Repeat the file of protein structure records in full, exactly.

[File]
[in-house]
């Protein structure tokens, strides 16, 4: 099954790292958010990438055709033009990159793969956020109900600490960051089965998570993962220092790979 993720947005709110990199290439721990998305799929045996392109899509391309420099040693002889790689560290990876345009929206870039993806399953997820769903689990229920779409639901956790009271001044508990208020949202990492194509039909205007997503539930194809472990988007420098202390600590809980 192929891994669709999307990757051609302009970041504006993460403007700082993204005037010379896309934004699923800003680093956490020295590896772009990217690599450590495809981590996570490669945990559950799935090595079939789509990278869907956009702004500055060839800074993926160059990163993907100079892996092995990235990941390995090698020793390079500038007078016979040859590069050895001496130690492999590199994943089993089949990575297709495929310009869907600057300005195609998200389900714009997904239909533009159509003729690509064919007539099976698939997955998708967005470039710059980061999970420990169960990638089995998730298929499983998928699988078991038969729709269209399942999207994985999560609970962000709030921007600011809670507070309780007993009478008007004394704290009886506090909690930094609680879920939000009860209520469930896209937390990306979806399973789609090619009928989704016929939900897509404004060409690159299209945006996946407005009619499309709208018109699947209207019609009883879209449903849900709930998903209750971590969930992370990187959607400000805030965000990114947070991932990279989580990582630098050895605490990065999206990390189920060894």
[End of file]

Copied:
[in-house]
């Protein structure tokens, strides 16, 4: 099954790292958010990438055709033009990159793969956020109900600490960051089965998570993962220092790979 993720947005709110990199290439721990998305799929045996392109899509391309420099040693002889790689560290990876345009929206870039993806399953997820769903689990229920779409639901956790009271001044508990208020949202990492194509039909205007997503539930194809472990988007420098202390600590809980 192929891994669709999307990757051609302009970041504006993460403007700082993204005037010379896309934004699923800003680093956490020295590896772009990217690599450590495809981590996570490669945990559950799935090595079939789509990278869907956009702004500055060839800074993926160059990163993907100079892996092995990235990941390995090698020793390079500038007078016979040859590069050895001496130690492999590199994943089993089949990575297709495929310009869907600057300005195609998200389900714009997904239909533009159509003729690509064919007539099976698939997955998708967005470039710059980061999970420990169960990638089995998730298929499983998928699988078991038969729709269209399942999207994985999560609970962000709030921007600011809670507070309780007993009478008007004394704290009886506090909690930094609680879920939000009860209520469930896209937390990306979806399973789609090619009928989704016929939900897509404004060409690159299209945006996946407005009619499309709208018109699947209207019609009883879209449903849900709930998903209750971590969930992370990187959607400000805030965000990114947070991932990279989580990582630098050895605490990065999206990390189920060894």